Saturday, April 30, 2011

Holiness in our hands and hearts - April 29, 2011

Shabbat Shalom!
During his presentation last night, Rabbi Bill Leffler presented ideas from his book,
The Structure of Religion. Among the aspects of Jewish life that he emphasized was the centrality of making moments and life holy through our behavior. The Torah portion for this week, KEDOSHIM, begins with the declaration: “You shall be holy, for I , your Eternal God, am holy.” Leviticus Chapter 19 continues with a list of ways/behaviors which can lead us to holiness. We read this portion from the Torah on Yom Kippur afternoon to remind us how we can infuse the coming year with the sanctity we sense on the High Holy Days.
I once asked Temple leaders to put some of the verses of Leviticus Chapter 19 into modern terms, with suggestions for actions (doing mitzvot) that we are attainable and relevant today. Here is their list, and you can arrive at your own interpretations as well (feel free to email me with your ideas!).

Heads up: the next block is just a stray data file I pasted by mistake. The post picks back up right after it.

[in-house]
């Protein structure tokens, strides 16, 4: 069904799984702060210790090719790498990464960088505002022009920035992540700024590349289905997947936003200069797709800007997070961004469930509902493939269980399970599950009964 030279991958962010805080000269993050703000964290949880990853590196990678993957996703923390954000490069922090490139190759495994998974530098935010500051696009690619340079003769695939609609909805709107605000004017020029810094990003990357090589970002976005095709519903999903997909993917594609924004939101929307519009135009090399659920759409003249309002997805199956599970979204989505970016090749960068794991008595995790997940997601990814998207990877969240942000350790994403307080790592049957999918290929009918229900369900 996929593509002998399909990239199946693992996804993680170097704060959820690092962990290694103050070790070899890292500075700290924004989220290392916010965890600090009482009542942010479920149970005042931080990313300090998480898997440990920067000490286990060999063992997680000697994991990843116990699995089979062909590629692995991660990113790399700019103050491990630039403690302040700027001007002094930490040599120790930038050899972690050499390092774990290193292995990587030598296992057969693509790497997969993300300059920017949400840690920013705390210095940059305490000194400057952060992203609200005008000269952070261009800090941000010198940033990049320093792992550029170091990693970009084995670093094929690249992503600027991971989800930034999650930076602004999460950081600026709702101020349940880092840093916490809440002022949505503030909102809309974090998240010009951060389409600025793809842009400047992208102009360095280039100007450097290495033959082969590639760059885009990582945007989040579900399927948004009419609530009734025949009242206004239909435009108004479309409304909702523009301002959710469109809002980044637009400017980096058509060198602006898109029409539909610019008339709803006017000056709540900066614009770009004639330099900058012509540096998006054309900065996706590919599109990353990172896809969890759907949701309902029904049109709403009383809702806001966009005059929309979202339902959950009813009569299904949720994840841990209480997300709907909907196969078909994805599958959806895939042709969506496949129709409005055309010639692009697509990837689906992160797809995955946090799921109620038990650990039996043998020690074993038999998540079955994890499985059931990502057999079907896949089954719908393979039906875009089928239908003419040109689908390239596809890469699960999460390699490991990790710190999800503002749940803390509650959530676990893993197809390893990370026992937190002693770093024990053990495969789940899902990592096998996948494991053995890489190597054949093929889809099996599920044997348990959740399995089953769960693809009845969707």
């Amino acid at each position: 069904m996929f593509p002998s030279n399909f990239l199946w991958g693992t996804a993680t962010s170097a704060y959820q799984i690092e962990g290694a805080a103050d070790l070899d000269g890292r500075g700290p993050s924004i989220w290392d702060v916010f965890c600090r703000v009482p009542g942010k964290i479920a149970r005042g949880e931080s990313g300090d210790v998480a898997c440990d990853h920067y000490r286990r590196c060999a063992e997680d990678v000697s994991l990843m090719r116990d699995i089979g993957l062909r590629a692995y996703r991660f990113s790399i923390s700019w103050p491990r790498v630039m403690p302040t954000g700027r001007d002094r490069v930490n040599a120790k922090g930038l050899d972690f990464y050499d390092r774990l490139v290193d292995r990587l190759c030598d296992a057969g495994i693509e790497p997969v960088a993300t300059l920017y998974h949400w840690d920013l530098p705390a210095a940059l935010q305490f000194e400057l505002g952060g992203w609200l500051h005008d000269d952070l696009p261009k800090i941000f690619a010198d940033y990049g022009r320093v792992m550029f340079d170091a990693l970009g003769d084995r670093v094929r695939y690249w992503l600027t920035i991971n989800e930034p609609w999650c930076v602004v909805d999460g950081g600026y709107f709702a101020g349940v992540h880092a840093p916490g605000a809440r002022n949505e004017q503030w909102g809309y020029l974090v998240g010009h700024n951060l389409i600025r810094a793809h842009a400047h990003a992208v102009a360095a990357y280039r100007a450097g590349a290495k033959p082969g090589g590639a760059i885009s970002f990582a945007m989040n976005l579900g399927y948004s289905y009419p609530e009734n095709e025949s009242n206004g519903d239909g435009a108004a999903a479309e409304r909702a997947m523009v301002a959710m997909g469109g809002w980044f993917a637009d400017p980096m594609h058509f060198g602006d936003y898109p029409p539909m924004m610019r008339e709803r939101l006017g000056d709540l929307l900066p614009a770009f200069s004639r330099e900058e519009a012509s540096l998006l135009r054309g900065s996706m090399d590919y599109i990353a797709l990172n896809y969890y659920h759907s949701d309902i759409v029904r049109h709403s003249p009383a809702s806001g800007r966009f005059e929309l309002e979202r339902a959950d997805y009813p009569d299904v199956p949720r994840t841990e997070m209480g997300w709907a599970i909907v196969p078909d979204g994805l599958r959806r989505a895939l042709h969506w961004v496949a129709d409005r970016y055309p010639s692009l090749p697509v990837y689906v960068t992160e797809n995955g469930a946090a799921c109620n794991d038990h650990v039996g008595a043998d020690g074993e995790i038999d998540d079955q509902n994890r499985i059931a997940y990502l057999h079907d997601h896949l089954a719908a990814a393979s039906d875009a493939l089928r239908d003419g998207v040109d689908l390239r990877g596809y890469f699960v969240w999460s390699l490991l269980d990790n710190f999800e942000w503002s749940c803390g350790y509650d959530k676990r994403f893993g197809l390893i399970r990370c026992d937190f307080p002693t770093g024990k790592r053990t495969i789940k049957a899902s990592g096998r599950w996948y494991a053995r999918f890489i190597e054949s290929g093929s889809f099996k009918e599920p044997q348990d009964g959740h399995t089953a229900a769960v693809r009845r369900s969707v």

Revere your mother and father: Be respectful of seasoned leadership.
Keep my Sabbaths: attend and study at home or anywhere.
Leave the corners of your fields for the poor and the stranger: Give tzedakah, give donations to local food pantries, support agencies that provide shelter, assistance and hot meals for people in need.
You must not steal: don't take credit for someone else's ideas.
You must not act deceitfully nor lie to one another: Don't go back on your word....Be honest.
Do not oppress your neighbor: Respect differences between people.
The wages of a laborer should not remain with you overnight until morning: Pay bills and employees on time.
Do not curse the deaf, or place a stumbling block before the blind: make all programs and homes/buildings accessible as much as possible.
Judge your neighbor justly: make fair decisions.
Do not slander others: Don't gossip.
Do not seek vengeance: Don't try to get even with anyone.
Do not bear a grudge: Forgive (but not necessarily forget).
Love your neighbor as yourself: Be considerate....don't do to someone else what is hateful to you.